The fabled City of Brass, magical home to djinni and efreet, is the setting for but a single tale from The Arabian Nights, but it has nonetheless loomed large in readers hearts and minds through the centuries. For D&D players of course it has a special significance, as it features prominently in the history of the game (including on the famous cover of Gary Gygax’s Dungeon Masters Guide). But no modern writer has laid claim to it as passionately and as effectively as S. A Chakraborty, with her bestselling debut novel The City of Brass, named one of the Best Books of 2017 by Library Journal, Vulture, The Verge, and SYFYWire.
Some of you may recall Brandon Crilly’s enthusiastic review of The City of Brass at Black Gate. Here’s the highlights.
Chakraborty creates a world that’s nuanced and detailed. It has exactly the vivid freshness we continue to need in the fantasy genre, as a balance for the variations on the same Eurocentric worldviews that are still widely common…. But the novel is much more than its world – at the end of the day, my interest is always characters. Our two main protagonists, Cairo street urchin Nahri and immortal warrior Dara, are great counterparts; they’re equally passionate and protective, but in different ways, and both are seeking to find their place in the world… The City of Brass is excellent. It’s rare that I find a fantasy novel that’s so vividly detailed.
Last week the sequel The Kingdom of Copper, the second novel in what’s now being called The Daevabad Trilogy, arrived in hardcover from Harper Voyager. Here’s the description.
[Click the images for Brass–sized versions.]
S. A. Chakraborty continues the sweeping adventure begun in The City of Brass — “the best adult fantasy I’ve read since The Name of the Wind” (#1 New York Times bestselling author Sabaa Tahir) — conjuring a world where djinn summon flames with the snap of a finger and waters run deep with old magic; where blood can be dangerous as any spell, and a clever con artist from Cairo will alter the fate of a kingdom.
Nahri’s life changed forever the moment she accidentally summoned Dara, a formidable, mysterious djinn, during one of her schemes. Whisked from her home in Cairo, she was thrust into the dazzling royal court of Daevabad — and quickly discovered she would need all her grifter instincts to survive there.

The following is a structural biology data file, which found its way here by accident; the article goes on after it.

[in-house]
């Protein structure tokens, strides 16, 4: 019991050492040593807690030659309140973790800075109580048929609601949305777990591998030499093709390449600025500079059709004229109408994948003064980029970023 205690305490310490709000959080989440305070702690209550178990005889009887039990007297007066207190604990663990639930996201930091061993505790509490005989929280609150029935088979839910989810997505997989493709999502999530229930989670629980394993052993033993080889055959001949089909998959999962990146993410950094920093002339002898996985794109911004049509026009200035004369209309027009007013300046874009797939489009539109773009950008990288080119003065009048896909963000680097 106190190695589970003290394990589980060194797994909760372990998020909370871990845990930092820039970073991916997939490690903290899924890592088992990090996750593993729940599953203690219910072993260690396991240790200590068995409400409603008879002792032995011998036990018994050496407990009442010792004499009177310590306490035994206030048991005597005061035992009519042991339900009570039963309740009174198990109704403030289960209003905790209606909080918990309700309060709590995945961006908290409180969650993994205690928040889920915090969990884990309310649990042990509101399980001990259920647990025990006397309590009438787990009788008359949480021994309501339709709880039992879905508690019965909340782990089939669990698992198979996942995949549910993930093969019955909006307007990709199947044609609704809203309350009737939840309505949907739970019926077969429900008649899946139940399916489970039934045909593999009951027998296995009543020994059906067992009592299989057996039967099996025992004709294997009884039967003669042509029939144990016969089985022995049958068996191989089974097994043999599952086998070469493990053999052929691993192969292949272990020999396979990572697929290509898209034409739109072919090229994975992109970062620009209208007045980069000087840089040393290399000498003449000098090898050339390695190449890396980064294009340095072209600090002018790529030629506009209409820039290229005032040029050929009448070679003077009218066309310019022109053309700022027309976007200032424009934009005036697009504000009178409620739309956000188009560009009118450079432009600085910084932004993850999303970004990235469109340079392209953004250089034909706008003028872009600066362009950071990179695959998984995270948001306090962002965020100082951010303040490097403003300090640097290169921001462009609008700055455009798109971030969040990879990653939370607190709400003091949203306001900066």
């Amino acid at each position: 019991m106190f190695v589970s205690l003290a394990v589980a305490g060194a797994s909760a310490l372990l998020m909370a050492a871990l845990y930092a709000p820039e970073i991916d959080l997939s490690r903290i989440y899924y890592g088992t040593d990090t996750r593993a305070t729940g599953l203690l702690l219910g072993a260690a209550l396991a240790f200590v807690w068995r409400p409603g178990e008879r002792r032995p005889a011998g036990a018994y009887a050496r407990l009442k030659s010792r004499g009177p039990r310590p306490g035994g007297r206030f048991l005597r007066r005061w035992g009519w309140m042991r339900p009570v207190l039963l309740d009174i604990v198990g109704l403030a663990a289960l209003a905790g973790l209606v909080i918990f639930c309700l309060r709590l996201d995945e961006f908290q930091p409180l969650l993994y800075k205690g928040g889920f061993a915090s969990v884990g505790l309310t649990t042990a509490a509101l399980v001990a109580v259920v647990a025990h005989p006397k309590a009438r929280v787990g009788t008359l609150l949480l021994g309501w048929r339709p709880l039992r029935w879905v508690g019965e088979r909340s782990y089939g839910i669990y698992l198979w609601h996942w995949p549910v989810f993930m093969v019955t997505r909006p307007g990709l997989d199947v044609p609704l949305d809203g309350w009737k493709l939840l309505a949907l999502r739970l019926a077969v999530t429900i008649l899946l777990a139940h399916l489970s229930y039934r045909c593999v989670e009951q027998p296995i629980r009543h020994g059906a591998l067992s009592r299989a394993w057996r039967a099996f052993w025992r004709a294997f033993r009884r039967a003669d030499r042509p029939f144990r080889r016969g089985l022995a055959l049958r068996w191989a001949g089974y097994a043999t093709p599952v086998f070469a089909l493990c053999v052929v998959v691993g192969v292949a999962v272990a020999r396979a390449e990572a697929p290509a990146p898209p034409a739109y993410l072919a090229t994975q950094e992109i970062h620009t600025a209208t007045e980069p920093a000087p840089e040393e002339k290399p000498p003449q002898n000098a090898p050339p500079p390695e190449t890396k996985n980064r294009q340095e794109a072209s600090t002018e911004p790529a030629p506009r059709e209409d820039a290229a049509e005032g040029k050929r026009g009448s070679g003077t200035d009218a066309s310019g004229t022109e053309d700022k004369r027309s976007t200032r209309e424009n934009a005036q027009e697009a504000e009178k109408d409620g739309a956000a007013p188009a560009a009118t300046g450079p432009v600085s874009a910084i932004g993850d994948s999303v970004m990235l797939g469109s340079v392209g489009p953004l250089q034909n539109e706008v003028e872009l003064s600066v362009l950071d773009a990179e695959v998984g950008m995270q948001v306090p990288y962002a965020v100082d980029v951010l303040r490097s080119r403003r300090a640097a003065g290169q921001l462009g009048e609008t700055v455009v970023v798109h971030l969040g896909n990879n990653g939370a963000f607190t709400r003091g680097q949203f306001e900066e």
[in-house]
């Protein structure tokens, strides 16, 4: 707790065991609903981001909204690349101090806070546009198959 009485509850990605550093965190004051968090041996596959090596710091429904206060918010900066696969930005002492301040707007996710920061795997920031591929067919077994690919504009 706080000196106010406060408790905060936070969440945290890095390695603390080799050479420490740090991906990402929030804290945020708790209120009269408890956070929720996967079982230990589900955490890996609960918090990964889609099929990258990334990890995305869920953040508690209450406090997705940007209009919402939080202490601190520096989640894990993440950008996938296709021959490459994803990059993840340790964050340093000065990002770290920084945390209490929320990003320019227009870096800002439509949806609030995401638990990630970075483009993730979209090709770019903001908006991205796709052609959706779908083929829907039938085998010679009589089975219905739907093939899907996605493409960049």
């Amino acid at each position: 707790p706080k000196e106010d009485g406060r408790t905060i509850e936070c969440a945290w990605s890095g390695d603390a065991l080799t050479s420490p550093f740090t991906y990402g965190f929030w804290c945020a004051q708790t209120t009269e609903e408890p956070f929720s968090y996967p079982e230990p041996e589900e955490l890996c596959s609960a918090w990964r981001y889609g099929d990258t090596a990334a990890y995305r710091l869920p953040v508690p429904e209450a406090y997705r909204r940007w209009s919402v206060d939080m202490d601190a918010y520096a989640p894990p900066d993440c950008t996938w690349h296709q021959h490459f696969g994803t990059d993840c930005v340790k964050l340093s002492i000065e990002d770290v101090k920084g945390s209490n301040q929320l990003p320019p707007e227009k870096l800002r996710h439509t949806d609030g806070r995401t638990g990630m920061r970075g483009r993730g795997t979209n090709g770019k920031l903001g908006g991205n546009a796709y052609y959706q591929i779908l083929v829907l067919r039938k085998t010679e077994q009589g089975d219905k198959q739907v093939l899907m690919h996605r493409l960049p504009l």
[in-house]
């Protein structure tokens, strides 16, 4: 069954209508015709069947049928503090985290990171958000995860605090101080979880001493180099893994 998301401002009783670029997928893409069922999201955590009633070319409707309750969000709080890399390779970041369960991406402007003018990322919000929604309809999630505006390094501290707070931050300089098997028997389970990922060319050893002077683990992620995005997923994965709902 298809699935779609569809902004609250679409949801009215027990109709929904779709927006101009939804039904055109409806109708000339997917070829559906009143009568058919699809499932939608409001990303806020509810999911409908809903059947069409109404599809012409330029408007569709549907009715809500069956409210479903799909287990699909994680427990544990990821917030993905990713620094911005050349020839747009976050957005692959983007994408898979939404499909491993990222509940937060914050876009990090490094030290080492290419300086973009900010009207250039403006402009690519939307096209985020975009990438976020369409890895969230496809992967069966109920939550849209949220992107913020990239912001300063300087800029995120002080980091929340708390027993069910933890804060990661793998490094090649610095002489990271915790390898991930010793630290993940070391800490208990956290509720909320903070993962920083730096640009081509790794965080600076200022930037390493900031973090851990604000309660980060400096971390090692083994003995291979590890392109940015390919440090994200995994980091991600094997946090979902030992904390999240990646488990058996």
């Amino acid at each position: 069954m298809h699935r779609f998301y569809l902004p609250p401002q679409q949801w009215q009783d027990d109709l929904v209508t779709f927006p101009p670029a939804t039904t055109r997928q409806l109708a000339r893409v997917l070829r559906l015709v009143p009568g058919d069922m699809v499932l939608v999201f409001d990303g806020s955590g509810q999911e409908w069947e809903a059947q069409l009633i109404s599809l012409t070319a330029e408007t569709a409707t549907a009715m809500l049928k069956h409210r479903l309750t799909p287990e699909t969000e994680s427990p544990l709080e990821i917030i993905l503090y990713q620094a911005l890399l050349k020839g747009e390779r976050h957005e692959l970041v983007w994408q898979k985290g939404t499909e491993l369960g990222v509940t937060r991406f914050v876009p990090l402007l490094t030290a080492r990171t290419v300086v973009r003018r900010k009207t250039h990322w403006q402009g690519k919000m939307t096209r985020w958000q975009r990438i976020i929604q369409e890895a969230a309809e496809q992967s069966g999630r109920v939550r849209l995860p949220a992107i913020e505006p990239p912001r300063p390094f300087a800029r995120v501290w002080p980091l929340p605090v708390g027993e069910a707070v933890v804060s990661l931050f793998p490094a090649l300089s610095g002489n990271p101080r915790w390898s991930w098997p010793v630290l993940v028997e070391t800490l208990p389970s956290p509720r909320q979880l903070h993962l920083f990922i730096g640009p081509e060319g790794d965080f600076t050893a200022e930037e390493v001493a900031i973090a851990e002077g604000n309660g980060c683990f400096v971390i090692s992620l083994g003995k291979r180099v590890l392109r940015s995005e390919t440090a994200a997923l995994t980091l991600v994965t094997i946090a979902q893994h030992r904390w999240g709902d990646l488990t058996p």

Now, with Daevabad entrenched in the dark aftermath of a devastating battle, Nahri must forge a new path for herself. But even as she embraces her heritage and the power it holds, she knows she’s been trapped in a gilded cage, watched by a king who rules from the throne that once belonged to her family — and one misstep will doom her tribe..
Meanwhile, Ali has been exiled for daring to defy his father. Hunted by assassins, adrift on the unforgiving copper sands of his ancestral land, he is forced to rely on the frightening abilities the marid — the unpredictable water spirits — have gifted him. But in doing so, he threatens to unearth a terrible secret his family has long kept buried.
And as a new century approaches and the djinn gather within Daevabad’s towering brass walls for celebrations, a threat brews unseen in the desolate north. It’s a force that would bring a storm of fire straight to the city’s gates… and one that seeks the aid of a warrior trapped between worlds, torn between a violent duty he can never escape and a peace he fears he will never deserve.
I was fortunate enough to hear Chakraborty read from The Kingdom of Copper at the 2018 World Fantasy Convention. She was enchanting, and the tale was enthralling. Here’s a few pics of the event.
S. A. Chakraborty reads The Kingdom of Copper at the 2018 World Fantasy Convention
And for the completests in the crowd, here are back cover scans for both books.
The Kingdom of Copper was published by Harper Voyager on January 22, 2019. It is 640 pages, priced at $26.99 in hardcover and $12.99 in digital formats. The cover art is by Aza1976/Shutterstock. No details yet on the planned third book in the trilogy.
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